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For each of following sets decide whether it is open, closed, compact or bounded:

(a) $\left\{ (x,y)\in\mathbb{R}^2 : \sin\left( \sin\left( \cos(xy)\right)\right)=\sin\left(\sin(x+y) \right)\cdot y , \ x\ge -1 , \ y\le x \right\}$

(b) $\left\{ (x,y)\in\mathbb{R}^2 : e^{x+y^2}=\ln \frac{1}{1+x^2+y^2} \right\}$

The above formulas are so complicated that I guess there is some smart way to test everything without solving equations. Can anybody help?

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2 Answers 2

up vote 3 down vote accepted

To continue answering the other questions, it's clear that the set in (b) is empty since $e^{x+y^2}>0$ but $\ln(\frac{1}{1+x^2+y^2})\leq 0$. That would mean it is open, closed, compact and bounded.

The only tricks I saw to (a) so far are: Since $\mathbb{R}^2$ only has the two trivial clopen sets, it would not be open.

(Withdrawing second observation, I don't think it's correct.) If you can show there is an upper bound to the $x$'s, and bounds on the $y$'s, then you will have shown it is bounded, and with closedness, this implies compactness. If it is unbounded it is not compact.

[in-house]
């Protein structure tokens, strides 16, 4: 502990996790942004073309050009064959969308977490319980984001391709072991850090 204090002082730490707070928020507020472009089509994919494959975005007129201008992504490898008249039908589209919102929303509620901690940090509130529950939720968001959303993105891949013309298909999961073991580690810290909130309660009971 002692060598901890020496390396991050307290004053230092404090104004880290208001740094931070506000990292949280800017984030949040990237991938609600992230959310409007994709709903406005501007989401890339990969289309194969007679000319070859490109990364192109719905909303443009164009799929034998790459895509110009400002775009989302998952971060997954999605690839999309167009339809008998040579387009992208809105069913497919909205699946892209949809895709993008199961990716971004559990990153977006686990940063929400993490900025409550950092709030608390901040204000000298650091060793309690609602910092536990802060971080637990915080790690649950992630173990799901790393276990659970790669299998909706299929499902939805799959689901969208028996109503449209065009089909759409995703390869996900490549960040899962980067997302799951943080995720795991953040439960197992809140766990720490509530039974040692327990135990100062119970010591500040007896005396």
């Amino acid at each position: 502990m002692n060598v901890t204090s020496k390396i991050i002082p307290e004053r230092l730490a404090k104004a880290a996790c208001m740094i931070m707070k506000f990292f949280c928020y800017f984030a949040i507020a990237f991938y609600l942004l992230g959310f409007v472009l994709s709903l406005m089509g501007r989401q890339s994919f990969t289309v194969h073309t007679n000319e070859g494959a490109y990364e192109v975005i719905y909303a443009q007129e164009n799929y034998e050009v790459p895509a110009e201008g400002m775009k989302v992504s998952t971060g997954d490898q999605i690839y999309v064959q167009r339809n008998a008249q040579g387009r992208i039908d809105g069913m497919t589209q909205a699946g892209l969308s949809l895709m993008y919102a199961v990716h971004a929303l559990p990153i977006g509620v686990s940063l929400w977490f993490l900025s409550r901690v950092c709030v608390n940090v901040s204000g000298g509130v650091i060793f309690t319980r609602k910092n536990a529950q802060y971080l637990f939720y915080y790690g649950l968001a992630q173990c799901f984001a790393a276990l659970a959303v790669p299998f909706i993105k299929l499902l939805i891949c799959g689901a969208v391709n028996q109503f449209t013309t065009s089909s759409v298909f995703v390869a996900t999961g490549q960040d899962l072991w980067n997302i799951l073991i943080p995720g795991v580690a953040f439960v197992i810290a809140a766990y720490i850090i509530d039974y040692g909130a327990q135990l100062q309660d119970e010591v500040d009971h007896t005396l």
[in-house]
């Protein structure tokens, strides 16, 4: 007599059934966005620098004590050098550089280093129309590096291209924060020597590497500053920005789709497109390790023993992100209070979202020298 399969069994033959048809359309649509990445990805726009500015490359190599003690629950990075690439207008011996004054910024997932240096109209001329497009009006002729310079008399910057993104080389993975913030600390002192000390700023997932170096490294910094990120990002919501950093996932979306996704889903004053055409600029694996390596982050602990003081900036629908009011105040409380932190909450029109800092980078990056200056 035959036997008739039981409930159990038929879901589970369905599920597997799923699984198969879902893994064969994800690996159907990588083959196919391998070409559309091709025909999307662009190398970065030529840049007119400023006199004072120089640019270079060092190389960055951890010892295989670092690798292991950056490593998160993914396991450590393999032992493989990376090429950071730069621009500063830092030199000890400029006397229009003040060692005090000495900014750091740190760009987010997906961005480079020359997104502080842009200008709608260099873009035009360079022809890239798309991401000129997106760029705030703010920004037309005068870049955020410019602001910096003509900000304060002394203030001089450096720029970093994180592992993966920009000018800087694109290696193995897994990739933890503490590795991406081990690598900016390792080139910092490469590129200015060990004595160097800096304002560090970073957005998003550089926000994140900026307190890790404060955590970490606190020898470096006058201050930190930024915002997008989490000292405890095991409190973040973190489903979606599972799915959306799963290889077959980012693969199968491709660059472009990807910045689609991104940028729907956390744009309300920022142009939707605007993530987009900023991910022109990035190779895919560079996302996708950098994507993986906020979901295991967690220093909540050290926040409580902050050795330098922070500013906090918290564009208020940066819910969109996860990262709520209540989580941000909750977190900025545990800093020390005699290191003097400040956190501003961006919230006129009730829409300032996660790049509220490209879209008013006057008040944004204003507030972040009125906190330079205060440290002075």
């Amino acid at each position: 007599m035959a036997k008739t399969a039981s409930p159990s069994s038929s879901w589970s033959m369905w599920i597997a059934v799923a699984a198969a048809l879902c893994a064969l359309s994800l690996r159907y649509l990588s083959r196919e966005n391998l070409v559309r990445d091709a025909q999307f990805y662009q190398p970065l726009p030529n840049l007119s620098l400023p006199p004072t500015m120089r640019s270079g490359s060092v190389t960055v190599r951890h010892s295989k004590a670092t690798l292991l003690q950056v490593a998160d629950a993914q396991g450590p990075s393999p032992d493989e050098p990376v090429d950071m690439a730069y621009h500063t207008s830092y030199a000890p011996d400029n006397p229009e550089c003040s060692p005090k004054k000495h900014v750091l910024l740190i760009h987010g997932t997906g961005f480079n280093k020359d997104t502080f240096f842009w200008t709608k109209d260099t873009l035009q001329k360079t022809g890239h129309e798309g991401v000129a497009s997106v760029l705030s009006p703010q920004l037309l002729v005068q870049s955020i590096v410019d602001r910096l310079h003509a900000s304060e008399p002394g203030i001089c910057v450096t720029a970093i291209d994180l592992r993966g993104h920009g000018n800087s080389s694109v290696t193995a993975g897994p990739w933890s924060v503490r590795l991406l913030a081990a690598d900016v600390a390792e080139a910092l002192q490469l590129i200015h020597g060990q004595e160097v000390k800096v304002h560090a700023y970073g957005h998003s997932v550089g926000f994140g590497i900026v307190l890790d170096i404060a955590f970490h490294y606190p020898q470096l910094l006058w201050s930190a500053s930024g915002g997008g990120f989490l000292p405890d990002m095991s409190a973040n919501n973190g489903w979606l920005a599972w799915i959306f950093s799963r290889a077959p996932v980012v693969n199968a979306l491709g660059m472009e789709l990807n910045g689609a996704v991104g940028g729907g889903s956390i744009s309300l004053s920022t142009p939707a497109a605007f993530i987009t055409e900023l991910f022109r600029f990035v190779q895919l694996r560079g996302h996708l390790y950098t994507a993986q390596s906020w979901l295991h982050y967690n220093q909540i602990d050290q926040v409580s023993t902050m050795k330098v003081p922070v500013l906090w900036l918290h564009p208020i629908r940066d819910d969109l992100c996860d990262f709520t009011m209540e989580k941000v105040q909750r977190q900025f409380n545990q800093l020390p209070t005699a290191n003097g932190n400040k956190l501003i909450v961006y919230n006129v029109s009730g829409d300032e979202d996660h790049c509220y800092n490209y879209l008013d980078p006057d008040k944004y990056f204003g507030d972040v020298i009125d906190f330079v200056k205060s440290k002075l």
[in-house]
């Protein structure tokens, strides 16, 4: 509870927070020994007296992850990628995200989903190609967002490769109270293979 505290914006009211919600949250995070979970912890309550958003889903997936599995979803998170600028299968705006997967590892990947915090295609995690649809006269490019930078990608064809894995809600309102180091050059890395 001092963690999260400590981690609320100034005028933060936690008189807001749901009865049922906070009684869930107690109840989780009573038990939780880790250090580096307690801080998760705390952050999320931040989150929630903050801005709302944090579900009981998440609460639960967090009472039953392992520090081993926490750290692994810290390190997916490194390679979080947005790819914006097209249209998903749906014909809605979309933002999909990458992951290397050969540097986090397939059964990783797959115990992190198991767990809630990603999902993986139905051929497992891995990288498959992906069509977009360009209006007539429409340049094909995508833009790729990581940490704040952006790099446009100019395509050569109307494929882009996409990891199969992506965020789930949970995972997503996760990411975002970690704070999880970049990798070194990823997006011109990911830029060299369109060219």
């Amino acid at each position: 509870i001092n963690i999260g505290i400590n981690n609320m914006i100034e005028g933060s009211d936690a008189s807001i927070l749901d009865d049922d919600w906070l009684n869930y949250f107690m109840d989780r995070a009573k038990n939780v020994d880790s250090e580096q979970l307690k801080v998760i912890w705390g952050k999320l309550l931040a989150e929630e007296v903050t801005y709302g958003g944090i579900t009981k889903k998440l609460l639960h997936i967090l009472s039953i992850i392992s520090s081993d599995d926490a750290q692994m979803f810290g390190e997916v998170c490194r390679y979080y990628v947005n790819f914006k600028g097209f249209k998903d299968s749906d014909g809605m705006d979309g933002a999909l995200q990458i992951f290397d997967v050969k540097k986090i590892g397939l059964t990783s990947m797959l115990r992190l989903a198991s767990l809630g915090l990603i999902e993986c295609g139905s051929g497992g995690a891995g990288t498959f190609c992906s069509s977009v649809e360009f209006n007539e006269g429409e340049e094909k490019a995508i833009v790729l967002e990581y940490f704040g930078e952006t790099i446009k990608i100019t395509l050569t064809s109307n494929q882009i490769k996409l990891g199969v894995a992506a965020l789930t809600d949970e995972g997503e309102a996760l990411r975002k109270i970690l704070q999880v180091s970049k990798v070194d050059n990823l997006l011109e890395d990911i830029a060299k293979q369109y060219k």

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a) closed

b) closed

In both cases you have continuous functions $f(x,y),g(x,y)$ on both sides of the "=", and so $f(x,y)-g(x,y)$ is also continuous. You can rewrite your sets as $\{(x,y)\mid f(x,y)-g(x,y)=0\}$. Since the inverse image of $0$ under a continuous map is closed, you have that your sets are closed.

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thank you rschwieb :) –  El Angel Exterminador May 31 '12 at 19:15
1  
In (a) you have $x\ge -1$ and $y\le x$, instead of $\text{something}=0$. Still, these are closed sets, and you're looking for their inverse-images under a continuous function, so the conclusion is still that you're getting closed sets. And if they're also bounded, then they're compact. –  Michael Hardy May 31 '12 at 19:32

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